Syrian Refugee Response

Last Update:2018/09/28

After seven unimaginable years, violence and bloodshed in Syria are still ragging on. The Syrian children and people have borne a heavy brunt of the conflict: homes destroyed, families separated, children’s future jeopardised. They are either striving to survive inside Syria or living in despair in neighbouring countries.

7 Years On…

  • 6.6 million people have been displaced inside Syria
  • Over 5.6 million people have sought refuge in other countries
  • 13.1 million people are in need of humanitarian assistance
  • At least 6.5 million people are food insecure
  • About 1.75 million children are out of school in Syria (2015-16)

Sources: UNHCR, UNOCHA, 2018 Humanitarian Needs Overview
Data as of September 2018

World Vision's Response

In 2017, World Vision's continued response to the protracted crisis in and around Syria contributed to the well-being of over 2.2 million people (nearly 1.3 million of them were children).

Our response work includes the following sectors:

  • Education and child protection: Support children who have missed out on education to acquire knowledge and skills to return to formal schools; offer sports, recreational activities and learning opportunities to children living in refugee camps; work with schools, parents and leaders to promote child protection

  • Food, cash and livelihood: Provide cash allowance, food vouchers and food commodities to families in need; provide cooked meals for children attending formal schools in refugee camps; support young and unemployed people to increase their resilience by providing training on farming

  • Water, sanitation and hygiene (WASH): Repair water systems damaged by war, prioritising schools and hospitals; distribute hygiene kits and encourage families to maintain personal hygiene to reduce risk of diseases; provide drainage, infrastructure and water-trucking in refugee camps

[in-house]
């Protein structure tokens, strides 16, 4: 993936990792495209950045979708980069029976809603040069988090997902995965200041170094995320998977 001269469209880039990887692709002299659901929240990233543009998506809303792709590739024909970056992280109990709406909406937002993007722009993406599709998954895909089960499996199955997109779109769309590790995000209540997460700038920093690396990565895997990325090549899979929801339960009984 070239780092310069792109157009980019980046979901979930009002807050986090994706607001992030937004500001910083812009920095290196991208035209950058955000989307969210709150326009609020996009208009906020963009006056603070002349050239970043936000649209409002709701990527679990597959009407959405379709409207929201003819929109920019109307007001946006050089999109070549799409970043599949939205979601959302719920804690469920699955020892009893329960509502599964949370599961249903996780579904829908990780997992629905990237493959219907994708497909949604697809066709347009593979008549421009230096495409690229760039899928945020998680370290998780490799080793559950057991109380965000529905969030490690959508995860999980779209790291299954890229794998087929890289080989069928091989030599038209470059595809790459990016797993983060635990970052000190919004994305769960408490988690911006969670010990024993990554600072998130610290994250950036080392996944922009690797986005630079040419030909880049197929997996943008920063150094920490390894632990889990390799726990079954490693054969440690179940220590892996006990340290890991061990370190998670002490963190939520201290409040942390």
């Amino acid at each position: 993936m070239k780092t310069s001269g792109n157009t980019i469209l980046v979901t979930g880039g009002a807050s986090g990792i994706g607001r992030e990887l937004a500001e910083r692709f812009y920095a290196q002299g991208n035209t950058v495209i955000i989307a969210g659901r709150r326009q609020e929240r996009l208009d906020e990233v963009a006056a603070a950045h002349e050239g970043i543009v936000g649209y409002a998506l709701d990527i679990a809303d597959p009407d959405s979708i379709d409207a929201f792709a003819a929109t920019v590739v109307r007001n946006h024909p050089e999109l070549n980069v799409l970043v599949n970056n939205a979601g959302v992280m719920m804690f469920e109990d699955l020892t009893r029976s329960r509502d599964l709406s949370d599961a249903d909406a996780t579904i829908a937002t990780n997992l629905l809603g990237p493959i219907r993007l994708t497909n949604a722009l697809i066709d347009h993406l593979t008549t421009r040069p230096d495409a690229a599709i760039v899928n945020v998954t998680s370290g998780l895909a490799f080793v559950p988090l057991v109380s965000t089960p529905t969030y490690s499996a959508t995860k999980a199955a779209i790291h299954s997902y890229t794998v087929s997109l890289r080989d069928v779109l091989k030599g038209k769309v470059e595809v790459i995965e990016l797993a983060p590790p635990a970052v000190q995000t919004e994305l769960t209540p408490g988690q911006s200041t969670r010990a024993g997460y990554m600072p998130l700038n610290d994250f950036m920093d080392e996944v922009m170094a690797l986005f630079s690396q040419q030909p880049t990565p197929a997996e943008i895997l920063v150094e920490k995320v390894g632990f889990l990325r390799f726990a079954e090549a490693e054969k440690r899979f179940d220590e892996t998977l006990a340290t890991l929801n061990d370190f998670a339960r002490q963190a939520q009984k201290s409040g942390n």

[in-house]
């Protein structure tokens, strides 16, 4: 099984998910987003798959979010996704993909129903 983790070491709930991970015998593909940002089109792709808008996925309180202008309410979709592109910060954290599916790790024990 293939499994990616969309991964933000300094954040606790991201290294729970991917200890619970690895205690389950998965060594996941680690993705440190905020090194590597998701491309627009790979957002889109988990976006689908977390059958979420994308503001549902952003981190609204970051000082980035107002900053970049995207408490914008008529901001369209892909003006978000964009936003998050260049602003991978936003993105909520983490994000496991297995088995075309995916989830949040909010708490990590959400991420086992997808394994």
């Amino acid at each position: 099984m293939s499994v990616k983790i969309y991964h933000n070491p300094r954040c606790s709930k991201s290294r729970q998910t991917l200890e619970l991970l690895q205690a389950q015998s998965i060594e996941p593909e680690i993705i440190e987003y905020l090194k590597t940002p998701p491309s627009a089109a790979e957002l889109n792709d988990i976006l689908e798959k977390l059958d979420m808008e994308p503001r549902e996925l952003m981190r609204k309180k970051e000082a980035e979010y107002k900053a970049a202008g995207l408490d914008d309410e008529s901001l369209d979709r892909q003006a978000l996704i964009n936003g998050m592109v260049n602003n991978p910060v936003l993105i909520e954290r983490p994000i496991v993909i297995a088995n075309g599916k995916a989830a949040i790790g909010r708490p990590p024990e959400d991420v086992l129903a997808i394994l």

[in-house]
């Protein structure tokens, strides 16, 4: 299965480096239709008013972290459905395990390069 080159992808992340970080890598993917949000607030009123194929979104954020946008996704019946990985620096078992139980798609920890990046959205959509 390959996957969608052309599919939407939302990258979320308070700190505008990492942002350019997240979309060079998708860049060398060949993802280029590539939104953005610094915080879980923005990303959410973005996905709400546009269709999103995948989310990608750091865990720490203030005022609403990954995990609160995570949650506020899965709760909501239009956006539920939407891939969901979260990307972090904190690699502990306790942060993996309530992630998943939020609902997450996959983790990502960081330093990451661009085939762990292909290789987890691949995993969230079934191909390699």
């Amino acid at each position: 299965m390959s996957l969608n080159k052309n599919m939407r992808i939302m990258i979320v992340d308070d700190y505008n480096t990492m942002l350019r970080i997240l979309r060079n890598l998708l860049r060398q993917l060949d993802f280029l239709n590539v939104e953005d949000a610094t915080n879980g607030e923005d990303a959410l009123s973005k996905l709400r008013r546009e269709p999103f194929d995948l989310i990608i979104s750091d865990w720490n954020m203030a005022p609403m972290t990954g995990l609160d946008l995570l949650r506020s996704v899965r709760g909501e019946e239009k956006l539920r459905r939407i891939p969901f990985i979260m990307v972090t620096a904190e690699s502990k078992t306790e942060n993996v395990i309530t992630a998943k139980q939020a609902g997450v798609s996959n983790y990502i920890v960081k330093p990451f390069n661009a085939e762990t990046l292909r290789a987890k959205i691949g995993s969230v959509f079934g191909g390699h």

• Winter and household supplies: Distribute items like stoves, gas cylinders and winterisation vouchers for families to meet their particular needs for winter; repair damaged houses and fit solar panels in community buildings

  • Health and nutrition: Provide equipment, supplies and staff training for hospitals and clinics, prioritising women’s and girls’ health with services such as antenatal care and assisted deliveries; set up women and young child spaces to provide psychological and peer support for mothers

ACT NOW to support Syrian refugee children and families!

Related Frontline Stories

Goals for Syrian Refugee Children

Living in a community surrounded by barbed wire that shuts down when it rains, is all they know. Their biggest concern is how the Syrian national football team is performing.

Fadeelah is Not a Number

It was a cold day in December when we visited Fadeelah, a Syrian refugee mother with her children in Jerash. As we waited to enter her home, we were all too aware of the sharp temperatures families living here must endure through the depths of winter.

Syria's Children Still Dream of a Brighter Future

The world is failing the children of Syria. Right now there are hundreds of thousands of children, just like us, with no homes, no schools and an uncertain future.